Many of us are working from home for the first time, not visiting loved ones on a regular basis, or feeling anxious and concerned about the future. As we all adapt to this temporary new way of living, we asked our trained Mental Health First Aiders for their tips on supporting your mental health in the workplace and beyond.

Here, we share some of their advice:

Rebecca, Compliance Officer

I personally struggle with my anxiety and though I can normally control it, recently it’s been a struggle because the fear of the unknown has set in. My main worries are that my elderly grandparents will be affected. To help with the anxiety, I’m making a daily list at the end of the day of three positive things that happened that day – for example I dyed my mum’s hair (since we can’t go to the salon anymore) and I managed to not ruin it! I’m going to continue to do this with the hashtag #3smallthings and hope that keeps my head in a good space and try to see the positives in the new normal.

Kath, Marketing Partnerships Officer

I already knew I was a slight control freak and a big people pleaser, but recent events have shown me how this fixed way of being isn’t always helpful. I have learnt that it is important to be adaptable, realistic, practical and kind to oneself. Although I always talked of practising mindfulness, I never felt like I had the time. I am now being forced to be mindful, to take a day at a time, slow down – and it’s okay. The things that are helping get me through are music to help me focus, my belief that good does come from bad, my dogs, the simple pleasures that I enjoy, and looking for the positives in any situation. I also have hope that the planet will recalibrate, and we will all come out of this as kinder, better people.

Sarah, Product Manager

I think the main thing that has affected me is not being able to socialise – with friends, family and also co-workers. I really like the people I work with but didn’t fully appreciate the social side of coming to work each day until now. One of the main things I have done (and I think this will be the same for a lot of others) is use tech to stay connected to people. Set up WhatsApp groups and calls to check in with friends and family. As a replacement of going to the pub, I enjoy video calling people and having a drink while chatting.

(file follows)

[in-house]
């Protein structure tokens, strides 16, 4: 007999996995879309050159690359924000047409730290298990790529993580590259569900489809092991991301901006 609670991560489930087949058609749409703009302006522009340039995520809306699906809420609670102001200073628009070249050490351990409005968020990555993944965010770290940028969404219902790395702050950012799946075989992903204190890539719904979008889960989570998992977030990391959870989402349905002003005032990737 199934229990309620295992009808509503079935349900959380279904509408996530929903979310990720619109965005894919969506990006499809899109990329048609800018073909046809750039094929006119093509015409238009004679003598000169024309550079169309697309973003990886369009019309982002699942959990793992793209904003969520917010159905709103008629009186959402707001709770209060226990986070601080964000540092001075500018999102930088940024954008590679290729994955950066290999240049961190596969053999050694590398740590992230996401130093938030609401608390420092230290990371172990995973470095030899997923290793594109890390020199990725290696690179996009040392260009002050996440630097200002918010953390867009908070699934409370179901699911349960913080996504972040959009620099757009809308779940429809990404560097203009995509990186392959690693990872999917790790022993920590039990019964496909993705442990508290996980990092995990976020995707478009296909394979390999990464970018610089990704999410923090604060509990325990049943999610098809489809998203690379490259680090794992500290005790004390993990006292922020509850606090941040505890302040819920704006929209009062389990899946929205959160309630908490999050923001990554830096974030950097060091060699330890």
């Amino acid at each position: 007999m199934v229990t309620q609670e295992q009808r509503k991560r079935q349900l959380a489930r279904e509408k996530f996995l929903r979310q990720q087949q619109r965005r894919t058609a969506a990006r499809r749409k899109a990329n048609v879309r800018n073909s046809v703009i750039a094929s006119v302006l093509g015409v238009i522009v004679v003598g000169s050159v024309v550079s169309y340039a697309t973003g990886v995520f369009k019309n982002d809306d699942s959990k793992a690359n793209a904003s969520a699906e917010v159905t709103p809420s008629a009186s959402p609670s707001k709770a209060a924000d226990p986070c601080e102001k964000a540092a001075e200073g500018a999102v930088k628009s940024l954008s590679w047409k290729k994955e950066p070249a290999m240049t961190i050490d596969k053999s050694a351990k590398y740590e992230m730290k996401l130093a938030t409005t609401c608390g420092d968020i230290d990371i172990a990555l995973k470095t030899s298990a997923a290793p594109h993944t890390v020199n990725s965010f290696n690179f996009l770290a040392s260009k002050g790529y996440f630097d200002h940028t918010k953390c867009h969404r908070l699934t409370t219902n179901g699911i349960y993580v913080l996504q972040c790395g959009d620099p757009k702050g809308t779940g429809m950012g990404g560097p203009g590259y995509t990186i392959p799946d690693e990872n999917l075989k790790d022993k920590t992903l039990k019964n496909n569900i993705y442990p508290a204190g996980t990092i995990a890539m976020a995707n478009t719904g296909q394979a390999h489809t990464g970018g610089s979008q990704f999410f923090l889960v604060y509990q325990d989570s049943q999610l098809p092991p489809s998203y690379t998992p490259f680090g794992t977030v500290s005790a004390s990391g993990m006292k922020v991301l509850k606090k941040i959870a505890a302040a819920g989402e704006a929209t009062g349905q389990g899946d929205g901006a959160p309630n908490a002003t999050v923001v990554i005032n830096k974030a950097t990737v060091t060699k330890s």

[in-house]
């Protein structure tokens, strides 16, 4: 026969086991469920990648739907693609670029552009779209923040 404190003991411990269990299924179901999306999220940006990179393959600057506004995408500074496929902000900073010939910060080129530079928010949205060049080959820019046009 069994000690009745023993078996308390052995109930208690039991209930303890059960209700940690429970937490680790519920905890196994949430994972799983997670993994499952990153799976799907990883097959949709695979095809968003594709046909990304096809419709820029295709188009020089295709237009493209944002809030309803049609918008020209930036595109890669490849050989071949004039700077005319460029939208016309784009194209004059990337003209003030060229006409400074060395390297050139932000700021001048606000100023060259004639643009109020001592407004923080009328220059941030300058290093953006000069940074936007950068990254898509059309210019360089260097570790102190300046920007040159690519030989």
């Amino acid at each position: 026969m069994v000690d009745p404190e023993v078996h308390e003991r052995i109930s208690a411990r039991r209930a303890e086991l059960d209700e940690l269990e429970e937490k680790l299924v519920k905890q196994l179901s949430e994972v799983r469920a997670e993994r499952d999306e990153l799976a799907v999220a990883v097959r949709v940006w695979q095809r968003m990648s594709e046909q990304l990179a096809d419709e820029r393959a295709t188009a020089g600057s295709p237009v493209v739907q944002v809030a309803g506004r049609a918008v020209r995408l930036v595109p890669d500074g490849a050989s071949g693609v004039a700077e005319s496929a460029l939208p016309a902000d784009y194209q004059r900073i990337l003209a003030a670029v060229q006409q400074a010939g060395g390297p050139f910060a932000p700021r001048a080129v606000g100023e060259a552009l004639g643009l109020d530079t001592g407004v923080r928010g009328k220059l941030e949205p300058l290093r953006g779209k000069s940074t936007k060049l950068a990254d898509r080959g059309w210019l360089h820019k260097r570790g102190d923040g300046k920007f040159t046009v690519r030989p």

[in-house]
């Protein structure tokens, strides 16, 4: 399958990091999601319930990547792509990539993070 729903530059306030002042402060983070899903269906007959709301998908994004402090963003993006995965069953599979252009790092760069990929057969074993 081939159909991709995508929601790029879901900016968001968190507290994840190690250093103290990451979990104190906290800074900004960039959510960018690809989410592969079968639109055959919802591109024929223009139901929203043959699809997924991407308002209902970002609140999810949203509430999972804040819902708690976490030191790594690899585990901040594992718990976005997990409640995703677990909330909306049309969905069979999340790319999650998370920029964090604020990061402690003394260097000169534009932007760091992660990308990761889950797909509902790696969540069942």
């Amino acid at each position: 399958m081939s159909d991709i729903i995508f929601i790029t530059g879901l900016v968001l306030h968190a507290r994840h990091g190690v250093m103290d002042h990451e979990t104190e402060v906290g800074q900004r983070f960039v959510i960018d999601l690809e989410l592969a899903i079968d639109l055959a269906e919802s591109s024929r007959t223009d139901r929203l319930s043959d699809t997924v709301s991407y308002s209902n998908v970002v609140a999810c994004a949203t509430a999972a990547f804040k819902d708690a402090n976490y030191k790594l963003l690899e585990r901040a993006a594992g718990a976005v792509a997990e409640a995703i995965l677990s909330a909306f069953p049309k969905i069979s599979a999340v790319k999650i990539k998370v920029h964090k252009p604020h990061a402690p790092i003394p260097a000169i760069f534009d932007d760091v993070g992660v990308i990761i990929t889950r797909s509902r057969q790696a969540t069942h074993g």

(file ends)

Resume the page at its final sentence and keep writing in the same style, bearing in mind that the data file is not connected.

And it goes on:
I am lucky enough to get on well with my next door neighbour, who is also working from home. Each day we agree a time for a tea break and go and sit in our respective gardens where we have a cup of tea and a chat together. It’s a really nice way to have a break from work and have a chat to someone outside of the house while still maintaining social distancing. I have also used this extra time at home as an excuse to reconnect with old hobbies that have fallen by the wayside like knitting and sewing, which I know are positive things to do for my mental health.

Paul, Social and Cultural Lending Team Lead

Like everyone, I think recent events have left me stunned. Thoughts quickly turn to those closest to us and to our wider communities both at home and work. Although it’s a worrying and uncertain experience for us all, I think it’s good to take a moment to step back from the noise (an element of social media/news distancing, just as important as social distancing!) and do what most easily connects us back to ourselves and the planet. Subject to restrictions, moving and getting out into fresh air or whatever mindfulness technique works for you, is really important. If that helps reset your balance, you can be stronger for those around you too. Despite enforced isolation, it’s notable we are spending more time than ever connecting in different ways. Keeping channels open, sharing experiences and offering support has never been more important.

Emma, Customer Contact Team Co-worker

It can be hard to concentrate on tasks that we do all the time because our mind may be occupied with all the woes that go hand in hand with the Covid-19 outbreak. It’s important to know that this is okay – try writing how you feel in a few words or telling someone, it can help give your mind another way to process things. Try to take a moment for yourself every day in a way that works for you. For me, it’s sitting in the garden and letting the sun soak into my skin and just being still.

Visit the Mental Health Foundation’s website for further suggestions on how to look after your mental health during the Coronavirus outbreak.

About Mental Health First Aid

Mental health is often misunderstood in the workplace. At any one time, around 18% of adults of working age are suffering from a mental health-related problem, and yet many feel unable to seek help at work.

Mental Health First Aid teaches co-workers how to identify, understand and respond to the signs that someone experiencing a mental health crisis, such as panic attacks, depression or addiction. By raising awareness of how to offer co-workers support, it also encourages others to seek help when needed.

15% of co-workers at Triodos Bank UK are trained Mental Health First Aiders (MHFAs).

Find out more about the Mental Health First Aid programme from MHFA England.